Maker, Writer at blog.stephsmith.io
We know #MachineLearning hiring can be difficult. Toptal has introduced a set of community-driven machine learning interview questions. You can read, comment, and contribute your own on the original post.
When training a model, we divide the available data into three separate sets:
So if we omit the test set and only use a validation set, the validation score won’t be a good estimate of the generalization of the model.
Cross-validation is a technique for dividing data between training and validation sets. On typical cross-validation this split is done randomly. But in stratified cross-validation, the split preserves the ratio of the categories on both the training and validation datasets.
For example, if we have a dataset with 10% of category A and 90% of category B, and we use stratified cross-validation, we will have the same proportions in training and validation. In contrast, if we use simple cross-validation, in the worst case we may find that there are no samples of category A in the validation set.
Stratified cross-validation may be applied in the following scenarios:
An ensemble is the combination of multiple models to create a single prediction. The key idea for making better predictions is that the models should make different errors. That way the errors of one model will be compensated by the right guesses of the other models and thus the score of the ensemble will be higher.
We need diverse models for creating an ensemble. Diversity can be achieved by:
Many winning solutions to data science competitions are ensembles. However, in real-life machine learning projects, engineers need to find a balance between execution time and accuracy.
Regularization is any technique that aims to improve the validation score, sometimes at the cost of reducing the training score.
Some regularization techniques:
The curse of dimensionality is when the training data has a high feature count, but the dataset does not have enough samples for a model to learn correctly from so many features. For example, a training dataset of 100 samples with 100 features will be very hard to learn from because the model will find random relations between the features and the target. However, if we had a dataset of 100k samples with 100 features, the model could probably learn the correct relationships between the features and the target.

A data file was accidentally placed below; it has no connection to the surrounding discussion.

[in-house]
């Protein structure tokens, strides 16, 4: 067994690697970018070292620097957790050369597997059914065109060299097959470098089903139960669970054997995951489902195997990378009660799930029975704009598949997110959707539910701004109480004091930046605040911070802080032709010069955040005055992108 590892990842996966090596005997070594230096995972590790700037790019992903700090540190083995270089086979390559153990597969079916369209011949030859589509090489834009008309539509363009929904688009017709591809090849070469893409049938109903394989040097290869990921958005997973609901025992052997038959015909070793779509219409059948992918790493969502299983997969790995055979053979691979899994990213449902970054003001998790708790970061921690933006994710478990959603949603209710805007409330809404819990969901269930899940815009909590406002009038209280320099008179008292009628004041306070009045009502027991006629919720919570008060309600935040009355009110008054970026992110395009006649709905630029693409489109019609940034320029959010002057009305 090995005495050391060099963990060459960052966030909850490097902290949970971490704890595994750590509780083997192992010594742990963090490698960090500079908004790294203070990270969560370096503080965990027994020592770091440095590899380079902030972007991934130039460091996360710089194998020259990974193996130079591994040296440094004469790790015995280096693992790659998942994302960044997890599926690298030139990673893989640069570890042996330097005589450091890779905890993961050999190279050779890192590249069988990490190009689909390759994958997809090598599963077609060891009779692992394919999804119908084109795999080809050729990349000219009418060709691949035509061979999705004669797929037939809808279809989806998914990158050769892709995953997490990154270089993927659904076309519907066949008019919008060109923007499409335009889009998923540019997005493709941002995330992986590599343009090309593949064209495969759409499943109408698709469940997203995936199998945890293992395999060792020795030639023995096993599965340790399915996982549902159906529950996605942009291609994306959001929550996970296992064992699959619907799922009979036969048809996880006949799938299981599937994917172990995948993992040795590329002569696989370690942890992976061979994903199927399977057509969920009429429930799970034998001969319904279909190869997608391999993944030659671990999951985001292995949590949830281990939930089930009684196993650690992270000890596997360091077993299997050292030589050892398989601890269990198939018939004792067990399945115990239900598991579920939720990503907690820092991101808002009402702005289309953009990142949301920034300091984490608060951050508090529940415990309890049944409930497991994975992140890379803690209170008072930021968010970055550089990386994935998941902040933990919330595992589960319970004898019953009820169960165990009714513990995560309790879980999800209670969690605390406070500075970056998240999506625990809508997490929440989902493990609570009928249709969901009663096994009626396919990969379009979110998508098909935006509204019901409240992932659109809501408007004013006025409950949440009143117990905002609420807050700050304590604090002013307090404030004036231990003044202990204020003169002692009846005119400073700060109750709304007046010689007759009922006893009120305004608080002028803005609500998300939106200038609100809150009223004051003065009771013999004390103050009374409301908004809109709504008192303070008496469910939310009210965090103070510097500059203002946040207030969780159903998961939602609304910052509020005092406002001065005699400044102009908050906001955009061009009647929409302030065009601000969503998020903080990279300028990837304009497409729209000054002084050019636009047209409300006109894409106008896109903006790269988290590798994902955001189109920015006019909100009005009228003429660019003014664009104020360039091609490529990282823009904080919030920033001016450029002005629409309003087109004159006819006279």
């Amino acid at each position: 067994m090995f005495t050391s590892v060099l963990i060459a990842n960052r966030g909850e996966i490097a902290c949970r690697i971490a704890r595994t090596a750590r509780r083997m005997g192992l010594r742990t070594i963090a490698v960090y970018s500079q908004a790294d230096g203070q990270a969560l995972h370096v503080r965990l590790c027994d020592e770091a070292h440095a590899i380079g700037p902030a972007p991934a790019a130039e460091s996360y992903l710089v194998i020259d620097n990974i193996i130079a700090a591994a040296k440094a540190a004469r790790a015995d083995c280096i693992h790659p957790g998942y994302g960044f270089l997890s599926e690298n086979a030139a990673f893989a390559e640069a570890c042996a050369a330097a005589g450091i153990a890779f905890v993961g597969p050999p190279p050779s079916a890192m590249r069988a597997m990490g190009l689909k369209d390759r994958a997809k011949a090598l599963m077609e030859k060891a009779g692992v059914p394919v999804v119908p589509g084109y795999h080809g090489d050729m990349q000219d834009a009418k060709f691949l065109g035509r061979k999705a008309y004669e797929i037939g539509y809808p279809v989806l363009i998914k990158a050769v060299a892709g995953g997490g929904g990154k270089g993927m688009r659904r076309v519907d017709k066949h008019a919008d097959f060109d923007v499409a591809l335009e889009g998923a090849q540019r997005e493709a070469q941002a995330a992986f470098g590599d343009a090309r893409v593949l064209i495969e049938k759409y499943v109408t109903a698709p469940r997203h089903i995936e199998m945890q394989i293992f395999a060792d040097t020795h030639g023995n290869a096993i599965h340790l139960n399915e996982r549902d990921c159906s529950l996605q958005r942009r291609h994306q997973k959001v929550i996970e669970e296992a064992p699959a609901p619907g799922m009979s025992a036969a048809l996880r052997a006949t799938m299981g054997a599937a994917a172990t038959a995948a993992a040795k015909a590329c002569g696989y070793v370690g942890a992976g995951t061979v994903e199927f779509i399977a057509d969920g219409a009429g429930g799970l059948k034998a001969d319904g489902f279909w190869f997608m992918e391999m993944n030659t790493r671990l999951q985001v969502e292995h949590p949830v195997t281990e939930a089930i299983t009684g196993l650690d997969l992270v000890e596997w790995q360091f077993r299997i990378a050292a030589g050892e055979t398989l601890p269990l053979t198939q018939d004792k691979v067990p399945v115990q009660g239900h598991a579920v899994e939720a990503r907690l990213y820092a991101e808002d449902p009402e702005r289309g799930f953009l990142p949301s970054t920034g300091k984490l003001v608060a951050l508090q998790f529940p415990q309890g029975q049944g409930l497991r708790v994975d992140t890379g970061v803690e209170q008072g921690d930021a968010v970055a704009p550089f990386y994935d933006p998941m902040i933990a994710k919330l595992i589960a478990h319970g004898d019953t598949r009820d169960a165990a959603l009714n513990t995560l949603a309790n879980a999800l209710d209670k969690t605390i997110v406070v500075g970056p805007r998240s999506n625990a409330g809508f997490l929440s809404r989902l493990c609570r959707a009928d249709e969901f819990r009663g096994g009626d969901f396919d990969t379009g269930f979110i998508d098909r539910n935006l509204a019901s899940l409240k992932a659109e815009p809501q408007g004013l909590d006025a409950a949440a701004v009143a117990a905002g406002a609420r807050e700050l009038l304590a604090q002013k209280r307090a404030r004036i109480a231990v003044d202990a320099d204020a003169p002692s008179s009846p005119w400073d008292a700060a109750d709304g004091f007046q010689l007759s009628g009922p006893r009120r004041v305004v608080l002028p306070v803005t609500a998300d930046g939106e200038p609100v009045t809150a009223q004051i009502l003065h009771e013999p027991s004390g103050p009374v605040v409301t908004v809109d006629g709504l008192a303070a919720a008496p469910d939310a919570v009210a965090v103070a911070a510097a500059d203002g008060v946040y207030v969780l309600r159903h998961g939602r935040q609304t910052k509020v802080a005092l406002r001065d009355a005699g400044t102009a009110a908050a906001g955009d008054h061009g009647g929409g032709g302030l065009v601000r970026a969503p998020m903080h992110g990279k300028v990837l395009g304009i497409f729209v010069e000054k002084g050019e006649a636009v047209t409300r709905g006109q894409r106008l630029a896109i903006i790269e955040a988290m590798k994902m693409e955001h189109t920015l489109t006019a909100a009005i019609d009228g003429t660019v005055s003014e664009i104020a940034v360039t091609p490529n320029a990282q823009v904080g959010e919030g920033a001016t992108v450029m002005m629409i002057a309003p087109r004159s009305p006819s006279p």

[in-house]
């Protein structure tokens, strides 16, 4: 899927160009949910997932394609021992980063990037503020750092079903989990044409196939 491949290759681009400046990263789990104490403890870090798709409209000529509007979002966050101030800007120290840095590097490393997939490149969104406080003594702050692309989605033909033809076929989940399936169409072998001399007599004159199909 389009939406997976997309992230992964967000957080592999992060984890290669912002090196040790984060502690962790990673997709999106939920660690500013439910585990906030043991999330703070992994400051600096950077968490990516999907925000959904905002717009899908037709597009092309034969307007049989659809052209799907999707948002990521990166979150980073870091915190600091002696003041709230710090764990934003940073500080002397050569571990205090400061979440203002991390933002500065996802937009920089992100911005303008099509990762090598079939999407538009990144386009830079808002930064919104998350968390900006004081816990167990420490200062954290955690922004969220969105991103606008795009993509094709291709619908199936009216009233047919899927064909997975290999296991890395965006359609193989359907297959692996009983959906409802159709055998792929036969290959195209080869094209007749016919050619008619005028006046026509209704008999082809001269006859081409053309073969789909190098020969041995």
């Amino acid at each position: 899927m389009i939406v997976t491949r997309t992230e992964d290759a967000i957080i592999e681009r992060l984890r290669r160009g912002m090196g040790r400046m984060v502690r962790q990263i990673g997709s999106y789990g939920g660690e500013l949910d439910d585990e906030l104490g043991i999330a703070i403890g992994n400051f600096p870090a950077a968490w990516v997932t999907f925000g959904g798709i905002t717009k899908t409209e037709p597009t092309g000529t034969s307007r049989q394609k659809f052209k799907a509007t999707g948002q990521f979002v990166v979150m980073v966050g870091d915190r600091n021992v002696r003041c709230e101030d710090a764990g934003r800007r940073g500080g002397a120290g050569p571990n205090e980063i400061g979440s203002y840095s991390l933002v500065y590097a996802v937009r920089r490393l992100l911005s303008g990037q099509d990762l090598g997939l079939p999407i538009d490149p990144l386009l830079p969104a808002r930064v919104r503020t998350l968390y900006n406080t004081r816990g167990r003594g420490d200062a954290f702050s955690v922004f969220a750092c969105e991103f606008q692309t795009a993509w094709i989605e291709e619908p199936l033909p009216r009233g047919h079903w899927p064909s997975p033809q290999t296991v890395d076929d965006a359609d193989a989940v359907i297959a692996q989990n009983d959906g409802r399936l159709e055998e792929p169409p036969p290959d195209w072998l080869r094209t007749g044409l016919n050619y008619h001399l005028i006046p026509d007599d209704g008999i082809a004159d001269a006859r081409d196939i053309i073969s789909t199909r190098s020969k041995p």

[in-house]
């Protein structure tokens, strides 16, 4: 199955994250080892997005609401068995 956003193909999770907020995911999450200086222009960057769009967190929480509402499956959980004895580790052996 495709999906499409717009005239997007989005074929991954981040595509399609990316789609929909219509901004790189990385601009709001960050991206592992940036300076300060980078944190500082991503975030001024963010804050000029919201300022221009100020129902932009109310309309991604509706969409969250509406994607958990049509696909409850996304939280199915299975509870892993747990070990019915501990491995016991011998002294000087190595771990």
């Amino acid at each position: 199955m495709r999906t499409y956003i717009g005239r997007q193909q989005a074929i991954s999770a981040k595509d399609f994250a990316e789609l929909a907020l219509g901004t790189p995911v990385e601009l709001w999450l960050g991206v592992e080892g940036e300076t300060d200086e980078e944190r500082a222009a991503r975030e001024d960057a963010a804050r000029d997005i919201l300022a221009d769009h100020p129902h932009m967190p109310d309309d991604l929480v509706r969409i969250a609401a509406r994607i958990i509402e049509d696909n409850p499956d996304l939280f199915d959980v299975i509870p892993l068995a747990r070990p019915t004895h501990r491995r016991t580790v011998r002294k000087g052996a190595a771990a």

There are different options to fight the curse of dimensionality:
An imbalanced dataset is one that has different proportions of target categories. For example, a dataset with medical images where we have to detect some illness will typically have many more negative samples than positive samples — say, 98% of images are without the illness and 2% of images are with the illness.
There are different options to deal with imbalanced datasets:
In supervised learning, we train a model to learn the relationship between input data and output data. We need to have labeled data to be able to do supervised learning.
With unsupervised learning, we only have unlabeled data. The model learns a representation of the data. Unsupervised learning is frequently used to initialize the parameters of the model when we have a lot of unlabeled data and a small fraction of labeled data. We first train an unsupervised model and, after that, we use the weights of the model to train a supervised model.
In reinforcement learning, the model has some input data and a reward depending on the output of the model. The model learns a policy that maximizes the reward. Reinforcement learning has been applied successfully to strategic games such as Go and even classic Atari video games.
The success of deep learning in the past decade can be explained by three main factors:
Data augmentation is a technique for synthesizing new data by modifying existing data in such a way that the target is not changed, or it is changed in a known way.
Computer vision is one of fields where data augmentation is very useful. There are many modifications that we can do to images:
Each problem needs a customized data augmentation pipeline. For example, on OCR, doing flips will change the text and won’t be beneficial; however, resizes and small rotations may help.
Convolutional networks are a class of neural network that use convolutional layers instead of fully connected layers. On a fully connected layer, all the output units have weights connecting to all the input units. On a convolutional layer, we have some weights that are repeated over the input.
The advantage of convolutional layers over fully connected layers is that the number of parameters is far smaller. This results in better generalization of the model. For example, if we want to learn a transformation from a 10x10 image to another 10x10 image, we will need 10,000 parameters if using a fully connected layer. If we use two convolutional layers, the first one having nine filters and the second one having one filter, with a kernel size of 3x3, we will have only 90 parameters.
Convolutional networks are applied where data has a clear dimensionality structure. Time series analysis is an example where one-dimensional convolutions are used; for images, 2D convolutions are used; and for volumetric data, 3D convolutions are used.
Computer vision has been dominated by convolutional networks since 2012 when AlexNet won the ImageNet challenge.
* There is more to interviewing than tricky technical questions, so these are intended merely as a guide. Not every “A” candidate worth hiring will be able to answer them all, nor does answering them all guarantee an “A” candidate. At the end of the day, hiring remains an art, a science — and a lot of work.
Originally published at www.toptal.com.